Traveling exhibit and photo contest highlighting “Michigan Wildlife Conservation Month”

METRO DETROIT – July is Wildlife Conservation Month in Michigan, and the Michigan Wildlife Council is celebrating by hosting a few special activities for public enjoyment.

The council’s new exhibit “Conservation Takes Flight” – which details four Michigan ecosystems, showcasing a different species of bird that makes each its home – debuted at the Detroit Kite Festival in Belle Isle on July 10. It will be exhibited at two other festivals this summer, including the Stony Creek Metropark Art Fair on July 23-24 and the Belle Isle Art Fair on August 6-7.

According to organizers, visitors to the exhibit will learn about conservation activities that help birds on display in the state thrive, including the coniferous forest Kirtland’s warbler, hardwood forest American woodcock, prairie pheasant and wetland osprey.

Mark Loeb of Integrity Shows, which organizes the Stony Creek Metropark Art Fair, said much of the focus of the art fair – including the Conservation Takes Flight exhibit – is the intersection between the art and nature.

“This exposure and effort seems like a natural fit,” he said in an email. “We want people to go out to enjoy the beauty and take home memories and works of art that will help them maintain the joy throughout the year.”

Michigan Wildlife Council President Nick Buggia said the exhibit was an opportunity to talk about birds, like the osprey, their unique habitat needs and the Michigan Wildlife Council’s success in bringing osprey, bald eagles and other birds back to Michigan.

“We’re just trying to tell the story of how hunters and anglers have helped some of these bird populations come back or grow in Michigan,” Buggia said. “20 or 30 years ago you might not see them often, but now it’s not uncommon to go to Belle Isle or drive down the road and see an osprey or a bald eagle. white head…and people see them because of conservation efforts funded by hunting and fishing licenses.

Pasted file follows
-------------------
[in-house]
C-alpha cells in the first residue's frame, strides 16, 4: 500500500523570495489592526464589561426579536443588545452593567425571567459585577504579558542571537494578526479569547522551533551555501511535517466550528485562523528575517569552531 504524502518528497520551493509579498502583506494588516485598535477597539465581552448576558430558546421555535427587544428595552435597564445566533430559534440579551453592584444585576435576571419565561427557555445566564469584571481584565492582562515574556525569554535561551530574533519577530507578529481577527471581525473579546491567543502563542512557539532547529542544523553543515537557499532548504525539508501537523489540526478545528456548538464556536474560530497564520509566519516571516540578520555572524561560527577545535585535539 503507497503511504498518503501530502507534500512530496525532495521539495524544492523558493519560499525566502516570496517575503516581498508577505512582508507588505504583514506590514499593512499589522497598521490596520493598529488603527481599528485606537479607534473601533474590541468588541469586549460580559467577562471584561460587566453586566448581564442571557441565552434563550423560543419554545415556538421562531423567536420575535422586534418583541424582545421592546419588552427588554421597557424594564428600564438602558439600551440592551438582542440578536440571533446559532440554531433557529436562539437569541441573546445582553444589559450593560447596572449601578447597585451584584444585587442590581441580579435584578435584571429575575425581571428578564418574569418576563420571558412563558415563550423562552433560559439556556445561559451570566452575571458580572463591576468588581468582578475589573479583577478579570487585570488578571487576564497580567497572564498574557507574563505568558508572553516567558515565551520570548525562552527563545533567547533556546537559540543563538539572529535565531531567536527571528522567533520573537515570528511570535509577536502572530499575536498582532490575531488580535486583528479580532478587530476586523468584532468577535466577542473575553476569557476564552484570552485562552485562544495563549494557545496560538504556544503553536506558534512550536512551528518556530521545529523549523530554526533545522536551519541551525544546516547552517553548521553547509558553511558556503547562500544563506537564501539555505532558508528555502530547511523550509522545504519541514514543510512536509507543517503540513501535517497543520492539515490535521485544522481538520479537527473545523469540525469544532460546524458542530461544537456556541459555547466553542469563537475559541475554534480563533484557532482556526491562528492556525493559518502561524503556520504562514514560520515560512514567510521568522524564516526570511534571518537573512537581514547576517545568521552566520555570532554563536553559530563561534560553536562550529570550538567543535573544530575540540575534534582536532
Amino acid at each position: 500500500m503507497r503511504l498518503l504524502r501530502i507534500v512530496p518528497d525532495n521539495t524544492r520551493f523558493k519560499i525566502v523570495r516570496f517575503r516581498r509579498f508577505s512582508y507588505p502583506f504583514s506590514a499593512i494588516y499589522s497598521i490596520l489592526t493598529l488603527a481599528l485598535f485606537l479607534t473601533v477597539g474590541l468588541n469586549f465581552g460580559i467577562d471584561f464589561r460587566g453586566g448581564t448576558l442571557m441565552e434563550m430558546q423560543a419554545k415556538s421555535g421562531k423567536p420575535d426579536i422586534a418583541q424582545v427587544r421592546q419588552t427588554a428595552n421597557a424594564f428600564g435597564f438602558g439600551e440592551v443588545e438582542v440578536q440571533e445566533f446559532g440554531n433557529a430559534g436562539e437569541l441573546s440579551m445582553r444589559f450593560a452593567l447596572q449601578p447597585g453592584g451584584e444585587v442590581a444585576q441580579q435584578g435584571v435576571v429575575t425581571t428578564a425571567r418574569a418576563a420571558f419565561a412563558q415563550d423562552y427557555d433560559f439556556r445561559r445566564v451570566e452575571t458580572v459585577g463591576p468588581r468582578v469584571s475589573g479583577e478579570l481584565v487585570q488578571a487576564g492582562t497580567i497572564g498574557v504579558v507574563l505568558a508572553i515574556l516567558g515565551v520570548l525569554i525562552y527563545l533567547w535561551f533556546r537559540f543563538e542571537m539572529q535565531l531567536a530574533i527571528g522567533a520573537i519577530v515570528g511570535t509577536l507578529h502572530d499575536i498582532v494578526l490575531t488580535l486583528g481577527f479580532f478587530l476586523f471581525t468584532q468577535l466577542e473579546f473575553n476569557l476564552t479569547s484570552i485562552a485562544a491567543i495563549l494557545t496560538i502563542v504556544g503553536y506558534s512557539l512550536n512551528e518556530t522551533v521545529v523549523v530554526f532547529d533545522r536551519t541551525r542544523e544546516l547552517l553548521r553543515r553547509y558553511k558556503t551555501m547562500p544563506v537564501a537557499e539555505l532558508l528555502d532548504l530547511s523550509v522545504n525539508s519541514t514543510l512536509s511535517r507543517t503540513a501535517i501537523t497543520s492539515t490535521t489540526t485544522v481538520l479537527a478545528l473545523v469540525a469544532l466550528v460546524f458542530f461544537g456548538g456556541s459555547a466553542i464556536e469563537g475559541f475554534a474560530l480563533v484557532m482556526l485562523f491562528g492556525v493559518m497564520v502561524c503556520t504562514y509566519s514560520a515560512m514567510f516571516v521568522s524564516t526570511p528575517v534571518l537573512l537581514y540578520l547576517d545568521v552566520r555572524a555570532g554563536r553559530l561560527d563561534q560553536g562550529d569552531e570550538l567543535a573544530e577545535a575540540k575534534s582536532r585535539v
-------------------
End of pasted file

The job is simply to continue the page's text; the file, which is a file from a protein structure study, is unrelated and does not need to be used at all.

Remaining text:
Hunting and fishing play an important role in conservation, Buggia explained.

“A lot of people don’t understand that the vast majority of conservation funding, not just in Michigan but across the country, is funded through the sale of hunting and fishing licenses,” he said. “There’s kind of a misconception there, and sometimes hunters or fishers can be labeled as the bad guys, but in reality they’re helping to manage the different wildlife populations so that they’re sustainable, that there is enough food on the landscape for all the different species, and to help prevent disease and things like that.

Selling hunting and fishing licenses, Buggia added, not only helps fund the conservation of game species, but also non-game species like butterflies, bees and other pollinators; ospreys; the Kirtland warbler; and many other animals.

July 1 marked the 84th anniversary of the effective date of the Pittman-Robertson Federal Wildlife Restoration Assistance Act, which ensured that purchases of hunting equipment would fund wildlife management projects. national wildlife.

State officials say licenses purchased by anglers and hunters generated more than $66 million for the Michigan Game and Fish Protection Fund in 2021, which is the DNR’s largest source of revenue and is critical to his conservation work. The sale of hunting and fishing equipment raised an additional $32 million to support wildlife and natural resource management.

In addition to funding conservation, Buggia said, the money spent annually on hunting and fishing in Michigan provides enormous economic benefits to all regions of the state. According to a 2019 study released by the Michigan United Conservation Clubs in partnership with Michigan State University, hunting and fishing have a combined $11.2 billion economic impact on Michigan and provide approximately 171,000 jobs, making combination of activities one of the top 10 jobs in the state. -creative industries.

The Michigan Wildlife Council is also sponsoring an outdoor photo contest this month to showcase the best of the state’s natural beauty.

“We’re just trying to encourage people – whether they’re walking the RiverWalk in Detroit or in an outdoor park – to take a picture and send it in to share with everyone what they’re up to. like to do outside,” Buggia said. .

Entrants can capture their special moment in scenic Michigan and submit it for a chance to win a $300 Visa gift card. The online contest runs through July 30, and submission details and contest rules information can be found at gallery.

The council, according to Buggia, is delighted to have the opportunity to engage with people this summer and to emphasize that whether you hunt, fish or engage in other activities like bird watching, hiking, camping or kayaking, the state’s outdoor spaces connect everyone, and conservation is the common thread.

For more information about the Michigan Wildlife Council, visit

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